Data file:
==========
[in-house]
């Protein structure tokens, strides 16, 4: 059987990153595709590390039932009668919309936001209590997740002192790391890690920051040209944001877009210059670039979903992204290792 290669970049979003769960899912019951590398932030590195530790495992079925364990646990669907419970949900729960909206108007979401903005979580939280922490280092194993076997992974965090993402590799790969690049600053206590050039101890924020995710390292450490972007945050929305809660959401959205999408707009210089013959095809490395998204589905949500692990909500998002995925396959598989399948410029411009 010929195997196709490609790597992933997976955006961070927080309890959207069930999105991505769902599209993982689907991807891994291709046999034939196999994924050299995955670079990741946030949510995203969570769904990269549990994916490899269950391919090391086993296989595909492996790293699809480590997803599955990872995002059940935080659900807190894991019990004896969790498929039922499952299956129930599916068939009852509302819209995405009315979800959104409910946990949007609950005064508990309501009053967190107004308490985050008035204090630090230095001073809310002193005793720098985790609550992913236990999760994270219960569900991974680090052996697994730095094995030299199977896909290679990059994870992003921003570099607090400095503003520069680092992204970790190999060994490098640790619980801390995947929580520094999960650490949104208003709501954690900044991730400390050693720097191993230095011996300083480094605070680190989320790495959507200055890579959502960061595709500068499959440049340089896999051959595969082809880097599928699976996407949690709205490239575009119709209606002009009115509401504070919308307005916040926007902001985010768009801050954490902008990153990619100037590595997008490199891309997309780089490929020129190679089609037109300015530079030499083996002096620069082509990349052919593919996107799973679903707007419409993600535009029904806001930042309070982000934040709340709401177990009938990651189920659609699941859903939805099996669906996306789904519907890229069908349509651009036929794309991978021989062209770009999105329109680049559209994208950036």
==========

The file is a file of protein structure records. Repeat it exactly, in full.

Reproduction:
[in-house]
């Protein structure tokens, strides 16, 4: 059987990153595709590390039932009668919309936001209590997740002192790391890690920051040209944001877009210059670039979903992204290792 290669970049979003769960899912019951590398932030590195530790495992079925364990646990669907419970949900729960909206108007979401903005979580939280922490280092194993076997992974965090993402590799790969690049600053206590050039101890924020995710390292450490972007945050929305809660959401959205999408707009210089013959095809490395998204589905949500692990909500998002995925396959598989399948410029411009 010929195997196709490609790597992933997976955006961070927080309890959207069930999105991505769902599209993982689907991807891994291709046999034939196999994924050299995955670079990741946030949510995203969570769904990269549990994916490899269950391919090391086993296989595909492996790293699809480590997803599955990872995002059940935080659900807190894991019990004896969790498929039922499952299956129930599916068939009852509302819209995405009315979800959104409910946990949007609950005064508990309501009053967190107004308490985050008035204090630090230095001073809310002193005793720098985790609550992913236990999760994270219960569900991974680090052996697994730095094995030299199977896909290679990059994870992003921003570099607090400095503003520069680092992204970790190999060994490098640790619980801390995947929580520094999960650490949104208003709501954690900044991730400390050693720097191993230095011996300083480094605070680190989320790495959507200055890579959502960061595709500068499959440049340089896999051959595969082809880097599928699976996407949690709205490239575009119709209606002009009115509401504070919308307005916040926007902001985010768009801050954490902008990153990619100037590595997008490199891309997309780089490929020129190679089609037109300015530079030499083996002096620069082509990349052919593919996107799973679903707007419409993600535009029904806001930042309070982000934040709340709401177990009938990651189920659609699941859903939805099996669906996306789904519907890229069908349509651009036929794309991978021989062209770009999105329109680049559209994208950036």